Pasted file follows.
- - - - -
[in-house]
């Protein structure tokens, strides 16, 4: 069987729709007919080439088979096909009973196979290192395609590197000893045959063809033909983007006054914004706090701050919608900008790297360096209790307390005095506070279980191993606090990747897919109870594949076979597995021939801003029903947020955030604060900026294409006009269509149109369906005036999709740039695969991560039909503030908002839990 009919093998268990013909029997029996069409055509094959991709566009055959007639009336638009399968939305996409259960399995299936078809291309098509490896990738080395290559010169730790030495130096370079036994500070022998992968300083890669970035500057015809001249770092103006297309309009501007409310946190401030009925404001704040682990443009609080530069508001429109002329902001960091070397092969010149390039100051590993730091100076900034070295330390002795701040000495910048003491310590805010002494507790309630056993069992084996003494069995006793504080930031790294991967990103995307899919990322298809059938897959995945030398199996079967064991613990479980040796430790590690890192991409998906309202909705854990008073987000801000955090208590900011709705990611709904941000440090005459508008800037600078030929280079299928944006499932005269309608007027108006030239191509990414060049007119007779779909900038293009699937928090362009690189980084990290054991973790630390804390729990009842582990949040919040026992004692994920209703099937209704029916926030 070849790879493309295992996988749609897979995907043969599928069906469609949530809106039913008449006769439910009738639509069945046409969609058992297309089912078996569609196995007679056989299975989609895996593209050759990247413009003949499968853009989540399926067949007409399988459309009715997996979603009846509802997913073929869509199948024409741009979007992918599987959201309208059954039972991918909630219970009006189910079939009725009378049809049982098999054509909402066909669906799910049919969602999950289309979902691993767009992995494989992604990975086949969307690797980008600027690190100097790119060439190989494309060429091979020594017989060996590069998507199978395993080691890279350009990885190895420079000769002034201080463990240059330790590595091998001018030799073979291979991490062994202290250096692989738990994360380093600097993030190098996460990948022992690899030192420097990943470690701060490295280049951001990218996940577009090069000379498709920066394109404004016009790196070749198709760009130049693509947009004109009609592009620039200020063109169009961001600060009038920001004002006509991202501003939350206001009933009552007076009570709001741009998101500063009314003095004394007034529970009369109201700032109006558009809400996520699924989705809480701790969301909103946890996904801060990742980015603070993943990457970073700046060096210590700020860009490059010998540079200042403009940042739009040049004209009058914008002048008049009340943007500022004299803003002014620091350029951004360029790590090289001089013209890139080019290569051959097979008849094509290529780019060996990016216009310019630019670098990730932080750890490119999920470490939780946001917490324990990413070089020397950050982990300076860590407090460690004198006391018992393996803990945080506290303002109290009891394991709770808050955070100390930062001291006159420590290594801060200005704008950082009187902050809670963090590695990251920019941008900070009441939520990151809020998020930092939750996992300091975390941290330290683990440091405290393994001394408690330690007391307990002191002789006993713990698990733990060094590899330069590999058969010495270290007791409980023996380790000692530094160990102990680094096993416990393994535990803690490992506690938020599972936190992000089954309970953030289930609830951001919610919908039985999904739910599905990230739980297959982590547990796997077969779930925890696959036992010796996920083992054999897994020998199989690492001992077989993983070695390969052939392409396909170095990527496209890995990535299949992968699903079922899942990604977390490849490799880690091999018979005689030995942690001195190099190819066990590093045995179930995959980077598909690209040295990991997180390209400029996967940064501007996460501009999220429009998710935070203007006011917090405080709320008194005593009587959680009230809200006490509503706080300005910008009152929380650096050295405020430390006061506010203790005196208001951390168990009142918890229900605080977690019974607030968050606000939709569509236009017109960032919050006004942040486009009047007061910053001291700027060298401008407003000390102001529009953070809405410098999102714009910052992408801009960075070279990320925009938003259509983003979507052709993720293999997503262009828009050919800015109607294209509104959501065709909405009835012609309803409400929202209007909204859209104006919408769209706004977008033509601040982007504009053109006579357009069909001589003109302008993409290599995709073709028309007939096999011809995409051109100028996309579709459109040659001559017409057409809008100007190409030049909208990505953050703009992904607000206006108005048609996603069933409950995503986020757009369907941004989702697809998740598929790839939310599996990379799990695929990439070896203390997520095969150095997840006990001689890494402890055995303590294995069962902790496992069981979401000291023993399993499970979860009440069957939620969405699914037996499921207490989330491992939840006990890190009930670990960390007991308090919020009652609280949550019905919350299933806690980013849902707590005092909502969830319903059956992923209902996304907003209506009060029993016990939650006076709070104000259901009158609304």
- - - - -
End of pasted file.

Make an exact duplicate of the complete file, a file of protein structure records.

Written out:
[in-house]
């Protein structure tokens, strides 16, 4: 069987729709007919080439088979096909009973196979290192395609590197000893045959063809033909983007006054914004706090701050919608900008790297360096209790307390005095506070279980191993606090990747897919109870594949076979597995021939801003029903947020955030604060900026294409006009269509149109369906005036999709740039695969991560039909503030908002839990 009919093998268990013909029997029996069409055509094959991709566009055959007639009336638009399968939305996409259960399995299936078809291309098509490896990738080395290559010169730790030495130096370079036994500070022998992968300083890669970035500057015809001249770092103006297309309009501007409310946190401030009925404001704040682990443009609080530069508001429109002329902001960091070397092969010149390039100051590993730091100076900034070295330390002795701040000495910048003491310590805010002494507790309630056993069992084996003494069995006793504080930031790294991967990103995307899919990322298809059938897959995945030398199996079967064991613990479980040796430790590690890192991409998906309202909705854990008073987000801000955090208590900011709705990611709904941000440090005459508008800037600078030929280079299928944006499932005269309608007027108006030239191509990414060049007119007779779909900038293009699937928090362009690189980084990290054991973790630390804390729990009842582990949040919040026992004692994920209703099937209704029916926030 070849790879493309295992996988749609897979995907043969599928069906469609949530809106039913008449006769439910009738639509069945046409969609058992297309089912078996569609196995007679056989299975989609895996593209050759990247413009003949499968853009989540399926067949007409399988459309009715997996979603009846509802997913073929869509199948024409741009979007992918599987959201309208059954039972991918909630219970009006189910079939009725009378049809049982098999054509909402066909669906799910049919969602999950289309979902691993767009992995494989992604990975086949969307690797980008600027690190100097790119060439190989494309060429091979020594017989060996590069998507199978395993080691890279350009990885190895420079000769002034201080463990240059330790590595091998001018030799073979291979991490062994202290250096692989738990994360380093600097993030190098996460990948022992690899030192420097990943470690701060490295280049951001990218996940577009090069000379498709920066394109404004016009790196070749198709760009130049693509947009004109009609592009620039200020063109169009961001600060009038920001004002006509991202501003939350206001009933009552007076009570709001741009998101500063009314003095004394007034529970009369109201700032109006558009809400996520699924989705809480701790969301909103946890996904801060990742980015603070993943990457970073700046060096210590700020860009490059010998540079200042403009940042739009040049004209009058914008002048008049009340943007500022004299803003002014620091350029951004360029790590090289001089013209890139080019290569051959097979008849094509290529780019060996990016216009310019630019670098990730932080750890490119999920470490939780946001917490324990990413070089020397950050982990300076860590407090460690004198006391018992393996803990945080506290303002109290009891394991709770808050955070100390930062001291006159420590290594801060200005704008950082009187902050809670963090590695990251920019941008900070009441939520990151809020998020930092939750996992300091975390941290330290683990440091405290393994001394408690330690007391307990002191002789006993713990698990733990060094590899330069590999058969010495270290007791409980023996380790000692530094160990102990680094096993416990393994535990803690490992506690938020599972936190992000089954309970953030289930609830951001919610919908039985999904739910599905990230739980297959982590547990796997077969779930925890696959036992010796996920083992054999897994020998199989690492001992077989993983070695390969052939392409396909170095990527496209890995990535299949992968699903079922899942990604977390490849490799880690091999018979005689030995942690001195190099190819066990590093045995179930995959980077598909690209040295990991997180390209400029996967940064501007996460501009999220429009998710935070203007006011917090405080709320008194005593009587959680009230809200006490509503706080300005910008009152929380650096050295405020430390006061506010203790005196208001951390168990009142918890229900605080977690019974607030968050606000939709569509236009017109960032919050006004942040486009009047007061910053001291700027060298401008407003000390102001529009953070809405410098999102714009910052992408801009960075070279990320925009938003259509983003979507052709993720293999997503262009828009050919800015109607294209509104959501065709909405009835012609309803409400929202209007909204859209104006919408769209706004977008033509601040982007504009053109006579357009069909001589003109302008993409290599995709073709028309007939096999011809995409051109100028996309579709459109040659001559017409057409809008100007190409030049909208990505953050703009992904607000206006108005048609996603069933409950995503986020757009369907941004989702697809998740598929790839939310599996990379799990695929990439070896203390997520095969150095997840006990001689890494402890055995303590294995069962902790496992069981979401000291023993399993499970979860009440069957939620969405699914037996499921207490989330491992939840006990890190009930670990960390007991308090919020009652609280949550019905919350299933806690980013849902707590005092909502969830319903059956992923209902996304907003209506009060029993016990939650006076709070104000259901009158609304």